- Capitalism and Alternatives -

Hegel: The First Salvo

Posted by: Joel Jacobson ( none, USA ) on March 22, 1999 at 12:30:00:

Spectres haunt this room, the spectre of moral postivism, the Spectres of Plato & Aristotle, and the Spectre of Hegel. The Sage of dishonesty, the theiving, befuddling con-philosopher in stark constrast to the character of honesty, that spirit of undertaking an inquiry tegether with the reader, which permeates the words of previous philosophers, disappears here completely. Every page witnesses that this so-called philosopher does not attempt to teach, but to bewitch his reader. What begins with an open revolt against inedividuality becomes a secret revolt against morality in any phase, form, or method. Witness:
As the ideal or material necessity imposes itself upon successive stages of history kings and presidents, interests and classes rise and fall; but the absolute necessity remains the same. Within each age the natural and real or ideal necessity of the absolute imposes its logic upon the situation of humanity. Each individual is but a mere pawn heeding the bidding of 'the logic of the situation'. And in its manifestations the absolute necessity shapes the morals and values containing the hopes, dreams, needs, faults, and passions of the individual abstractions to which it bestows being. These morals are moreover not of the individuals choosing but merely reflect the underlying logic contained within the continuity of the relative phase within the absolute and objective progression of history. Thus, we now possess the real and, therefore, materialist (Marx) or idealist (Hegel) interpretation and theory of morals.
But, you say, what about now? What about the immediate? Where is the morality at the present? But, you undialectical fool, the morality is right now, where it is really and ideally or materially, in its proper place as played out by the absolute and objective forces of history. We must not judge the present according to what our subjective minds, mere social abstractions really, concieve for the good. What is, is good and exists as it should relative to the absolute in its right and currently manifested form. Your subjective musings upon the nature of subjective morality are mere psychologisms, flights of fancy for the pitifully weak-minded without faith in the forces of the absolute in its march throughout history. What is right must be judged not through a subjective and immediate prism by the individual's mind, which is a mere abstraction anyways, but through the judgement and confirmation of objective history manifesting itself in the objective world.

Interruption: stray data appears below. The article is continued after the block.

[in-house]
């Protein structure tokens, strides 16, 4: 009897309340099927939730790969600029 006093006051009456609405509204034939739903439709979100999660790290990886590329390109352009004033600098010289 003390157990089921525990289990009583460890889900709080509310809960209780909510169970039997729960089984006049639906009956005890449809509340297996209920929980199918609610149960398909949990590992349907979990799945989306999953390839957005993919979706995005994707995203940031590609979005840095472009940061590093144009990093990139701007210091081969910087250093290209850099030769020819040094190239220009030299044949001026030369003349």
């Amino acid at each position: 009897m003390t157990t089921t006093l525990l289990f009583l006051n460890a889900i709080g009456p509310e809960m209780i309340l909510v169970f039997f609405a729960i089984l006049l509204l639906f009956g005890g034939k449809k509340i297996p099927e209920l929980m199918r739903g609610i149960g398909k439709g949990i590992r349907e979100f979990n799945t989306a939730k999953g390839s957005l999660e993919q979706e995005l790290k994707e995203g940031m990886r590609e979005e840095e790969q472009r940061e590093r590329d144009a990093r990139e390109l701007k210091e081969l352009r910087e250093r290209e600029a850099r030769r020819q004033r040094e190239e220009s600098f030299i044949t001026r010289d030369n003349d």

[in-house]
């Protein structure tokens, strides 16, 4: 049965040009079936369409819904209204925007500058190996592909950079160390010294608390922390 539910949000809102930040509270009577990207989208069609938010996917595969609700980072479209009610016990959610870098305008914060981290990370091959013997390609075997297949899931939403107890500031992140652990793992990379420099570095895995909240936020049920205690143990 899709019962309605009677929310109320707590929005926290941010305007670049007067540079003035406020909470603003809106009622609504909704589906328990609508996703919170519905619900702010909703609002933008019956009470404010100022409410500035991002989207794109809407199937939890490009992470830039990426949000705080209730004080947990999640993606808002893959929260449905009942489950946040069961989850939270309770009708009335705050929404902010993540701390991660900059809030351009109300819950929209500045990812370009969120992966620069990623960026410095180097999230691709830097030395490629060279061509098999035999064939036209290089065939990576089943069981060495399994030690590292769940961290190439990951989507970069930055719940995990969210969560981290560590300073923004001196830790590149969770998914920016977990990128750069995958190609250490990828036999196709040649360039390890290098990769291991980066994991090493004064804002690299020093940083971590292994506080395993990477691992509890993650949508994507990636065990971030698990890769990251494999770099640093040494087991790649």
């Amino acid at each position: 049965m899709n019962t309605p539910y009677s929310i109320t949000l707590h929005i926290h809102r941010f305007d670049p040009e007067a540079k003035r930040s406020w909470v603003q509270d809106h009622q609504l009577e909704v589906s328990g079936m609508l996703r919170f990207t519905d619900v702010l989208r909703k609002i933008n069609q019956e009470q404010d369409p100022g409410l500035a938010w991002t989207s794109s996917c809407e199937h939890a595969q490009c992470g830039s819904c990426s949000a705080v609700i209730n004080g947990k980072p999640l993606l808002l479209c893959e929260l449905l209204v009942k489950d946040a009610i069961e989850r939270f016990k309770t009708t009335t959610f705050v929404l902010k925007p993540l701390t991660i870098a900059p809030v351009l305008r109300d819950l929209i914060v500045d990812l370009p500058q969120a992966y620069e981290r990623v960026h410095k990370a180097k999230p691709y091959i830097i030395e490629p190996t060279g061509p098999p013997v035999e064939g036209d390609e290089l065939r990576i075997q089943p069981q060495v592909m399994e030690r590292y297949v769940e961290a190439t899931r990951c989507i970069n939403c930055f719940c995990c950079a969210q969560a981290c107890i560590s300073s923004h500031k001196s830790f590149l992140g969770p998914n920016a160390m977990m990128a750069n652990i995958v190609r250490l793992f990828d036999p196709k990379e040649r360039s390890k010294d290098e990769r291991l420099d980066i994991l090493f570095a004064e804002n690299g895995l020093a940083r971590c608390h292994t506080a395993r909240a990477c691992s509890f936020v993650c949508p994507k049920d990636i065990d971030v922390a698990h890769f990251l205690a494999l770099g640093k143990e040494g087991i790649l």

Each morality, ideology, ideal ideality or material situation exists in its necessary historical stage and absolutely relative to the absolute in its relative absoluteness (okay, I couldn't resist, heh heh). But in the ideal or material inexorable march of history we can begin picking out threads discerning the nature of morality revealed in the narrative of the objective world. As we act in futility attempting to impose our simplistic psychological fancies upon the objective world, so we can only judge situations through the prism of moral historicism. What is moral is what has survived. The whole that relatively transcends upon a particular stage is what must and can only objectively be discerned as the right. So, we abstracts can only dimly percieve morality in its revealed form; and this form is history, and history in its turn gives us right. The only ideal, the only lesson in that history teaches us it "might makes right" and deriving from that "might is right". Morality is merely historical success.
In the Spirit of Hegel,
Joel Jacobson
Disclaimer: I do not think this way but was merely showing the nature of moral positivism and how Hegel is possibly its most corrupt and virulent proponent since Plato. And it gives us a nice suegeway into the coming nihilism and existentialism. But moral positivism, revealed morality, does not allow for a real single morality, nor does it posit a pluralistic, functional morality, and not even an "I'm okay, you're okay" pragmatic feeling. No, it is the complete abdication of any morality of any stripe. Forswearing any attempt at dialog and understanding between individuals, which it views as mere abstractions anyway, it introduces and embraces the ideal of relationship as pure power politics and class interest. Morality is amorality, right is wrong, and the absolute is completely relative. Nihilism reigns transcendent.
What actually made sense with Hegel, relating to the analysis of simple historical trends and institutions, was actually stolen from several earlier philosopher including Herder, and especially the great Edumund Burke. I believe that Hegel sincerely did not realize what he was advocating and actually thought his was a genuine philosophy. However, his whole dialectic was a new attempt at mystic-philosophizing in the vein of the Platonic number. His lack of commitment to individual morality, although, I presume, sincere, opened the floodgates for 150 years of totalitarian fascism.

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